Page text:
Back when I was just getting into following the local music scene and realizing that there are musicians here in my own city that I could go out and see, and who I could buy CDs from directly out of suitcases at their merch tables, I came across Dan Israel’s breakout album, Dan Who?
After reading about Dan in the writer Jim Walsh’s column in the Pioneer Press, I immediately high-tailed it to Cheapo and picked up a copy of the record, and I fell in love with Dan’s ability to convey deep emotions in a really simple way. Dan Who? is an acoustic album, mostly just Dan and his guitar, and it’s a story about an artist who’s trying to figure out if they really want to be in it for the long haul. Is it going to be worth being so tired, and working endlessly to keep creating, keep promoting yourself, and keep putting yourself out there? Is it worth keeping that rock ‘n’ roll dream alive?
Almost 15 years have passed since that album came out, and that question is still at the forefront of Dan’s mind. Like so many artists, he’s still struggling with this idea: When do you know if the effort you’ve put into something is going to pay off? For my money, Dan Who? still stands up as one of the finest things he’s put out, but it is rivaled by Dan, a new album that he just released this month. On Dan, we hear these same questions coming up — is this worth it? — and in this case he’s not just questioning his creative pursuits, but he’s also reckoning with a marriage that has come to an end. What does it all mean?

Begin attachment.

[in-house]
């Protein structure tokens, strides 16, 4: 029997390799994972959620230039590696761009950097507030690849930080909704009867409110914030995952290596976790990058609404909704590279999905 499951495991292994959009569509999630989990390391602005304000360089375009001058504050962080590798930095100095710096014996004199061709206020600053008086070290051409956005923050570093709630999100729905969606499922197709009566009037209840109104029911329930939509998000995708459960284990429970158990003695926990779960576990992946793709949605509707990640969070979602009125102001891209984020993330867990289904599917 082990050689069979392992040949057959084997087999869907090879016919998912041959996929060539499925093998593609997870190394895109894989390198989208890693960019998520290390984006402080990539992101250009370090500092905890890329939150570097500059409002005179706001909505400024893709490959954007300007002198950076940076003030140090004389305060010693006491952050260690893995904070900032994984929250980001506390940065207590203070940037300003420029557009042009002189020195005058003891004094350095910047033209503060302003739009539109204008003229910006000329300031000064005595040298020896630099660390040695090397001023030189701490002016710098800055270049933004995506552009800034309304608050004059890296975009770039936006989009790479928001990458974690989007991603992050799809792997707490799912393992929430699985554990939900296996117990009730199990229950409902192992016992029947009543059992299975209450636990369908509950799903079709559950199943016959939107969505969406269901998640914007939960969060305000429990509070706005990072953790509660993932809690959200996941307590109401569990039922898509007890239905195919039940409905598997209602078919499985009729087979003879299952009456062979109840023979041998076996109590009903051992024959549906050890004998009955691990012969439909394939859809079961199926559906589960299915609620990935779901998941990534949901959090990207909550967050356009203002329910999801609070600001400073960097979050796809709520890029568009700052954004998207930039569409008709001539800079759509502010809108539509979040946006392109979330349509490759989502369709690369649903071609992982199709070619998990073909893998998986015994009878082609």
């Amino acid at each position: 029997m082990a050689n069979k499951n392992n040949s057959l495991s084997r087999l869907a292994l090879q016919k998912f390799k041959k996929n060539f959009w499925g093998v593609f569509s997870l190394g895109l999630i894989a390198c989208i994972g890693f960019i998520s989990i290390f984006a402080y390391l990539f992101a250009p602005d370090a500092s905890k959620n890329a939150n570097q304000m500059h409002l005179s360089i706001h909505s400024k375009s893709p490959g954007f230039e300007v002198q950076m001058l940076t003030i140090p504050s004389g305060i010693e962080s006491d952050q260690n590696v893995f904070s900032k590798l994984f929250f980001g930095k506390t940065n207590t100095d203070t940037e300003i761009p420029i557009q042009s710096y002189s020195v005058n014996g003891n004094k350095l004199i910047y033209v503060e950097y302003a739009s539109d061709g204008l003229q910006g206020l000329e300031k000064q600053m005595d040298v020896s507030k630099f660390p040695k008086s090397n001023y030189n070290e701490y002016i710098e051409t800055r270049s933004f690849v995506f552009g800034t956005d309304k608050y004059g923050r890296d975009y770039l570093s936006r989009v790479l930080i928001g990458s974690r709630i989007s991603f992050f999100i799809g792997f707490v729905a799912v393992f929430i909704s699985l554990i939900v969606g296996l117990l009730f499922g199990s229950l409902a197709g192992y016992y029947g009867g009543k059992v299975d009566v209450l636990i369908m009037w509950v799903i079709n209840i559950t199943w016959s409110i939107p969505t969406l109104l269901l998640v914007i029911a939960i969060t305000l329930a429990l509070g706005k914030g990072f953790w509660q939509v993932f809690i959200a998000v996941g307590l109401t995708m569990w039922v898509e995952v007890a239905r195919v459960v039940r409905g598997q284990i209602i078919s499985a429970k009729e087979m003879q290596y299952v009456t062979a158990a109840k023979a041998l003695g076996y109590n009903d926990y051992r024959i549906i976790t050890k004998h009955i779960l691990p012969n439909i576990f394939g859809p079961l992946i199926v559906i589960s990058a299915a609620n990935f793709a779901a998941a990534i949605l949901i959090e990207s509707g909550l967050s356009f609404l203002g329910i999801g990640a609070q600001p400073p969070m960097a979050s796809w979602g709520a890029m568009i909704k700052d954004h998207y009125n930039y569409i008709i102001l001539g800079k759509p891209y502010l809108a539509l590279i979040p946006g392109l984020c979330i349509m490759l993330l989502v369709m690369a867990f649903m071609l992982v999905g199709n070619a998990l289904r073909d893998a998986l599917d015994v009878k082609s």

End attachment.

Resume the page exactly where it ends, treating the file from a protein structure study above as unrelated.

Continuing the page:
It’s quite a universal theme, and something that anyone that’s been through any kind of breakup can relate to, and I wanted to talk to Dan about where he’s at right now, how he’s feeling about the new record, and how he puts all of these really deep and profound feelings into these really beautiful, and ultimately uplifting pop songs.
Andrea Swensson: When I was listening to your new record, and especially your voice, it reminds me of Dan Who? There’s a beleaguered, tired, weary tone, but also a conviction. As you went back and listened to these recordings, were you aware it was coming across as a very serious album?
Dan Israel: Yeah, I think given the subject matter and the time and the emotions I was going through, it was bound to end up being that sort of album that was going to have to be sort of no-holds-barred about my emotions. Because my life was falling apart. When I did Dan Who? back in the late ’90s, it’s not so much necessarily the case that my life was falling apart, but I was coming face to face with a lot of conclusions, realizations that were hard to take. To compare the two things, Dan Who? was about a busted rock ‘n’ roll dream, and this new album is about a busted life dream. A busted happiness dream. Marriage. And in both cases, hopes crushed, dreams dashed are kind of the themes. This dream falling apart feels even more adult, somehow. It’s one thing to have your career hopes dashed; it’s another to have your plans for your life and your domestic life dashed. A lot of things came through the fire and are okay, especially with regard to my children, who are doing well and are really happy kids. They’ve adjusted really well to a kind of sudden upheaval.